In the center of the South American continent lies the largest wetlands in the world: the Pantanal. It lies mainly within the Brazilian states of Mato Grosso do Sul and Mato Grosso.

The wetlands extend for about 375 miles north-to-south along the banks of the upper Paraguay River and several of its tributaries, including the São Lourenço and the Taquari rivers.

The Pantanal is a gigantic seasonal floodplain. During the summer rainy season (November-March), the rivers overflow their banks and flood the adjacent lowlands, forming shallow lakes and innu-merable swamps and marshes and leaving island-like areas of higher ground. During the drier winter season (April-September), the rivers withdraw into their banks, but the lowlands are only partially drained.

The Pantanal provides sanctuary for a rich assortment of wildlife, consisting of thousands of varieties of butterflies, hundreds of species of fishes, and many mammals and reptiles. The region is also home to a number of endangered or increasingly rare animals, including the jaguar, giant anteater, cobalt-blue hyacinth macaw (the world’s largest parrot), marsh deer, and giant otter. Among the roughly 600 species of birds that live in the region are the heron, ibis, duck, greater rhea (South America’s largest flightless bird), and jabiru stork. As the site of thousands of acres of ranch land on which cattle graze, the Pantanal is also one of Brazil’s biggest sources of beef.

Among the many other benefits that the region offers is its function as a huge area for water purification and for groundwater discharge and recharge and as a source of water. Its waterways also provide transport, and the region as a whole plays an important role in climate stabilization. By the late 20th century the activities of gold miners and farmers in the surrounding areas, and the effects of poachers and tourists in the Pantanal itself, threatened to upset the wetlands’ delicate ecology. Preservation efforts have included the inscription in 2000 of the Pantanal Conservation Complex—a cluster of four protected areas at the southwest corner of the state of Mato Grosso—as a protected UNESCO World Heritage natural site.


Pantanal is one of the world’s most popular ecotourism destinations. It offers just as much – if not more – of the excitement and possibility of wildlife spotting. travelers can stay in a Pantanal lodge, take nature hikes, go on a horseback ride through the wetlands, or whiz by on a zipline adventure through the forest canopy – all with minimal damage to the environment.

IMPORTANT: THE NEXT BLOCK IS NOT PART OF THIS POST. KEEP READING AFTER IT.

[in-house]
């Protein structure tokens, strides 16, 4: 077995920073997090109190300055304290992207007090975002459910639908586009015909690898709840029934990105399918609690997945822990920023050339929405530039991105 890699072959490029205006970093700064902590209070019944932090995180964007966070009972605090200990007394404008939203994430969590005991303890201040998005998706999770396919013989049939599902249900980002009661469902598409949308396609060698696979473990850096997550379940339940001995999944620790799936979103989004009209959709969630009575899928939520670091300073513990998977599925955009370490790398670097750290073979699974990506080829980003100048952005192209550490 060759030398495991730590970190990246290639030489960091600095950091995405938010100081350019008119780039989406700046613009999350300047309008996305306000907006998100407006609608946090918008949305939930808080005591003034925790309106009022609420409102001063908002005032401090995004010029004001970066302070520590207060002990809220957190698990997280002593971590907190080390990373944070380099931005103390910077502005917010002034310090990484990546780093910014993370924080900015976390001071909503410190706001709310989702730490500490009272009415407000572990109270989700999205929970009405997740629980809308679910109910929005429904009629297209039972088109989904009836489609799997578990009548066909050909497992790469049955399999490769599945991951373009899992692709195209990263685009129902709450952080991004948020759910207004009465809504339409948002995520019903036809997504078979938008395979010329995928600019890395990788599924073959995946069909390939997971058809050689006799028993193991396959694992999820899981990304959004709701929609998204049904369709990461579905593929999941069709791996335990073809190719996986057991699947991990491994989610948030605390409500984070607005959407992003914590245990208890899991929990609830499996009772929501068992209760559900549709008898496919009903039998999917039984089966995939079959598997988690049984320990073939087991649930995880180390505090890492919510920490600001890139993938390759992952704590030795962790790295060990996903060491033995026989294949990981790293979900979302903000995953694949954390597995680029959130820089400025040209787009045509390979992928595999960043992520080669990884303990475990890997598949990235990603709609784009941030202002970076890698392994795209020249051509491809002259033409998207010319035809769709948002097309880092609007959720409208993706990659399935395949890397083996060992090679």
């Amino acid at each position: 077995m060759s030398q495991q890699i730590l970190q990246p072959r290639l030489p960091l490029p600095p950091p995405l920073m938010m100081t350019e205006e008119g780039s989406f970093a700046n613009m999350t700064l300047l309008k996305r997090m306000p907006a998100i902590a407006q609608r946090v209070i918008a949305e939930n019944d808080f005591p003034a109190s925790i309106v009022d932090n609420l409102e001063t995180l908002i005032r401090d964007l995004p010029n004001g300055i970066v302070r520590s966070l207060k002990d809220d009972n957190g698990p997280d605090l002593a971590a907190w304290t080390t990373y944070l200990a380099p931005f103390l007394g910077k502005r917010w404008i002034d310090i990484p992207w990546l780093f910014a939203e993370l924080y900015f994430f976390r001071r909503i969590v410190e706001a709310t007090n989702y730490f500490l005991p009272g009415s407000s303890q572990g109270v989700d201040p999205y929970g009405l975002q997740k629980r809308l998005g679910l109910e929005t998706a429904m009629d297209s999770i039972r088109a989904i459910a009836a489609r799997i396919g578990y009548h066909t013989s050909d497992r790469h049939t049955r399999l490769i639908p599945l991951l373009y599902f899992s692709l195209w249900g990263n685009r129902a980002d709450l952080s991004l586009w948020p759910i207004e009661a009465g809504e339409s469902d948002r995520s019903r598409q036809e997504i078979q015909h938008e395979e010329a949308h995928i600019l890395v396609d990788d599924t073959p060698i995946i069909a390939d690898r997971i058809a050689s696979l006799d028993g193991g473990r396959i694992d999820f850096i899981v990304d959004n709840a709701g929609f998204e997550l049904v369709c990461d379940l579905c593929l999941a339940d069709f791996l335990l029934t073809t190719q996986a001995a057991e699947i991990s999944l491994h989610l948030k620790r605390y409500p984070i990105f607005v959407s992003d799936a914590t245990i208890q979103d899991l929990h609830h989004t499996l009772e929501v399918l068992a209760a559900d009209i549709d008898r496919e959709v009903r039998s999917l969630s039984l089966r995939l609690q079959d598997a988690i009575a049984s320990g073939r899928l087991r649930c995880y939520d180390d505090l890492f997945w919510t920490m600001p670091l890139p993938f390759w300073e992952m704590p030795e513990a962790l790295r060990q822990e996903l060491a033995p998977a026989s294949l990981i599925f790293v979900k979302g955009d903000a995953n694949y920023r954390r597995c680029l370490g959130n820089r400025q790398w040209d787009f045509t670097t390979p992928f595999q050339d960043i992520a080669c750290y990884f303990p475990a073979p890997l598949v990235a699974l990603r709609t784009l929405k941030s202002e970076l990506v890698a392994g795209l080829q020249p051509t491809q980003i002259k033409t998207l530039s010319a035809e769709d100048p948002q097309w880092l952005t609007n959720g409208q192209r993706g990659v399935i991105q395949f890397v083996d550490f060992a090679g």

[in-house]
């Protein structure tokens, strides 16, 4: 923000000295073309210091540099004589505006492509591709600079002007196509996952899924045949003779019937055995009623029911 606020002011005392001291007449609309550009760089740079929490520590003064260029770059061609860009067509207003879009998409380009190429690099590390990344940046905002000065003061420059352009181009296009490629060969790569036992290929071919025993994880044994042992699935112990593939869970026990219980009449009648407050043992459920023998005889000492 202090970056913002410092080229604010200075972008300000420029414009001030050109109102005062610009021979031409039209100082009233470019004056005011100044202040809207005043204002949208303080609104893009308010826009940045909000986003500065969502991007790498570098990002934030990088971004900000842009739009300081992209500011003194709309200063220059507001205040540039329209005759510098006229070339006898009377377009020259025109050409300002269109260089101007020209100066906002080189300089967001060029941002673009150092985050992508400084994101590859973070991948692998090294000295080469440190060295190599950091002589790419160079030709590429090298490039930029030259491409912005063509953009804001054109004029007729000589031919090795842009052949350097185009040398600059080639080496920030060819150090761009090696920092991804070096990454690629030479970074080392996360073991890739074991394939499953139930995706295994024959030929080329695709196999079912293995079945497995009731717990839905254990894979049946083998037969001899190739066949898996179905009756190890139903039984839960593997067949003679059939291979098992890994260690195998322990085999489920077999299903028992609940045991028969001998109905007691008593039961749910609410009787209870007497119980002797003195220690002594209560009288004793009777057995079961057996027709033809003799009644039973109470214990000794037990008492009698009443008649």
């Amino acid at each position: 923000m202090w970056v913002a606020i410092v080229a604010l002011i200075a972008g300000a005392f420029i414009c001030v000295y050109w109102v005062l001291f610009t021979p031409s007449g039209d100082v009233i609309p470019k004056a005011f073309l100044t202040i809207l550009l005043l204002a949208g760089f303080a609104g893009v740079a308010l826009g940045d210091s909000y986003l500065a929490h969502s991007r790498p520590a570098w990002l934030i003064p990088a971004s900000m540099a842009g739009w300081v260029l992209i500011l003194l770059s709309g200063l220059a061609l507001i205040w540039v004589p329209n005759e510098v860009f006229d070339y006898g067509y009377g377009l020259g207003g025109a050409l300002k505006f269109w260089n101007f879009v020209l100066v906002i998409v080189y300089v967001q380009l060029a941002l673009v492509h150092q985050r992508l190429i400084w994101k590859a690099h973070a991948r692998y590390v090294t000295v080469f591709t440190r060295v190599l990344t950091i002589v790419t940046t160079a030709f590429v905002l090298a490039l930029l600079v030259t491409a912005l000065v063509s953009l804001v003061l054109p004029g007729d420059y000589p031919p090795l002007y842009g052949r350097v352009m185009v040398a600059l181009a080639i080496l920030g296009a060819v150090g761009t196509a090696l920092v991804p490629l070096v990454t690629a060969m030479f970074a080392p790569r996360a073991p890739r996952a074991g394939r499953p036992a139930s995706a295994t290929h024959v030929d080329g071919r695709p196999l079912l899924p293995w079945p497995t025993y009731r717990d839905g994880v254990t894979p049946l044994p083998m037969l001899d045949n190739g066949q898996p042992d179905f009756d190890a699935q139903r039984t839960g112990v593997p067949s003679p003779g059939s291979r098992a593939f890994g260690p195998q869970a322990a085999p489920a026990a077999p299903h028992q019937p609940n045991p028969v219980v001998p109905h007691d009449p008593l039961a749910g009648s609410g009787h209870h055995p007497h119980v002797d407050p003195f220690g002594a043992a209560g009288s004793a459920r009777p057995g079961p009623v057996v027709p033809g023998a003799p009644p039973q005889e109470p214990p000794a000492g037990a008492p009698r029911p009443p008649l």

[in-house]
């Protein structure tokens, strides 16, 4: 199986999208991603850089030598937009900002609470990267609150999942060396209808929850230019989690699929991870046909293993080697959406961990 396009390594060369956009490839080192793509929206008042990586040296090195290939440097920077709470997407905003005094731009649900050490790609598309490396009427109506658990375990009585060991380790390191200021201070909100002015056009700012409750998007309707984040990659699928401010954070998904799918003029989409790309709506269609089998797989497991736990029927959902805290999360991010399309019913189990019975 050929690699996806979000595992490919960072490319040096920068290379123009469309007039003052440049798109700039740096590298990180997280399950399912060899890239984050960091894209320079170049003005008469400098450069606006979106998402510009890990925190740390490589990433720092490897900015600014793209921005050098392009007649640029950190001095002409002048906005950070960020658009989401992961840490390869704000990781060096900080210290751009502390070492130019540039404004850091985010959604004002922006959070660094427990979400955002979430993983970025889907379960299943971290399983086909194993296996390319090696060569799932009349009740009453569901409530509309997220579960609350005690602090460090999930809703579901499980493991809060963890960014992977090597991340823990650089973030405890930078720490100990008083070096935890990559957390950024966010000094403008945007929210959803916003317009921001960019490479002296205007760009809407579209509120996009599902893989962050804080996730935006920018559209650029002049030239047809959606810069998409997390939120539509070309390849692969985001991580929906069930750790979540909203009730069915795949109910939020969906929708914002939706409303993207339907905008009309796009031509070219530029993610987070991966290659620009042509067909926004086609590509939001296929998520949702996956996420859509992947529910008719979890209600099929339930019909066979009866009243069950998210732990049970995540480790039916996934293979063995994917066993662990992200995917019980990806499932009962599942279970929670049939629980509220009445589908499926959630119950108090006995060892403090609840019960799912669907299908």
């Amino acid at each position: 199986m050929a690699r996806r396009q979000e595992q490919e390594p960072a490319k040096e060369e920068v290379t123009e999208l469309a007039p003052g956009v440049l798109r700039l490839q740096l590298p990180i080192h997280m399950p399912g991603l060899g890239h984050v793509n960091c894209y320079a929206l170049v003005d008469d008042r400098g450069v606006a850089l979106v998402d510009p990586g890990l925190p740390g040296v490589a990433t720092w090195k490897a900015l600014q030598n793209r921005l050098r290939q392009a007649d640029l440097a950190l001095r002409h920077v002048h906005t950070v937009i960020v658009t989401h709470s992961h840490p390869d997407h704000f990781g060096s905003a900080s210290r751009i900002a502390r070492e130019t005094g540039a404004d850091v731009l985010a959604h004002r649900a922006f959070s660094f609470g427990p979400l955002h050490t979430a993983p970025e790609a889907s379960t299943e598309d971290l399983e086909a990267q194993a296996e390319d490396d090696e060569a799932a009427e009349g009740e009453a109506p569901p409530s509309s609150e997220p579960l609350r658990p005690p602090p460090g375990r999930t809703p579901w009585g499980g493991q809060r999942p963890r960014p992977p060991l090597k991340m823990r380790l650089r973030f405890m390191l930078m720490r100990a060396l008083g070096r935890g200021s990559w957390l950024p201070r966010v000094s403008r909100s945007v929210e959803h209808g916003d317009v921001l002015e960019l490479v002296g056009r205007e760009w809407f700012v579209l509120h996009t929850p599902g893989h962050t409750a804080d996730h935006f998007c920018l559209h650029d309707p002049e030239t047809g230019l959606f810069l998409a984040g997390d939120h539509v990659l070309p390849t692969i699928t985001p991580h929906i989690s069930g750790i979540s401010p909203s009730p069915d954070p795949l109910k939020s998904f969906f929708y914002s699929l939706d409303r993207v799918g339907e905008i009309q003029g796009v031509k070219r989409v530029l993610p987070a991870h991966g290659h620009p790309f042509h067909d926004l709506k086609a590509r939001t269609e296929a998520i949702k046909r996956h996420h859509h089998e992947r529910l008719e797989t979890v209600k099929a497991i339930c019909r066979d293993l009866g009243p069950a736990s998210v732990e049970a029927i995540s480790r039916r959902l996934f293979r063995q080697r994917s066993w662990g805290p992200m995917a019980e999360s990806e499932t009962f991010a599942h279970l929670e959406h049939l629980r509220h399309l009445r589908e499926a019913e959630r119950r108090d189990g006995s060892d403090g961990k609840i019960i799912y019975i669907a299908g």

In general, temperatures are warm in the 80s (27C) during the day and the 60s (15C) at night. June through August are the coolest and dryest months, with fall-like temperatures in the 50s (10C) at night and the 70s (21C) during the day. Because the lack of rain during the winter, the rivers become even more crystal clear on these months.

Travelers should be careful to ask what methods their Brazil tour guide or Brazil tour agency are using to protect the environment and minimize their business’s harmful impact. Travelers can check with the Brazilian Association of Ecotourism or a similar organization to see if the agency or Pantanal lodge is registered.

Some Curious Facts

• The largest snake in the Pantanal is the yellow anaconda. It measures up to 4.5 meters and feeds on fish, birds and small mammals.

• The largest fish in the Pantanal is a giant catfish that reaches 1.5 meters in length, weighing up to 120 pounds.

• The annual flooding of the rivers in the region amounts to about 80% of the Pantanal and transform the region into a stunning water table, removing part of the rural population to migrate temporarily to the cities or towns.

• The Pantanal attracts about 700 thousand tourists per year, 65% of whom are fishermen.

• The 210 square kilometers of the Pantanal are the sum of the areas of four European countries – Belgium, Switzerland, Portugal and Holland.

• The Pantanal jaguar can weigh 150 pounds, feeding approximately 85 species of animals that live in the region.

• Every 24 hours, about 178 billion gallons of water enter the marsh plain.

• There are more species of birds in the Pantanal (656 species) than in North America (500) and more species of fish than in Europe (263 in the Pantanal versus about 200 in European rivers).

Source: Encyclopedia Britannica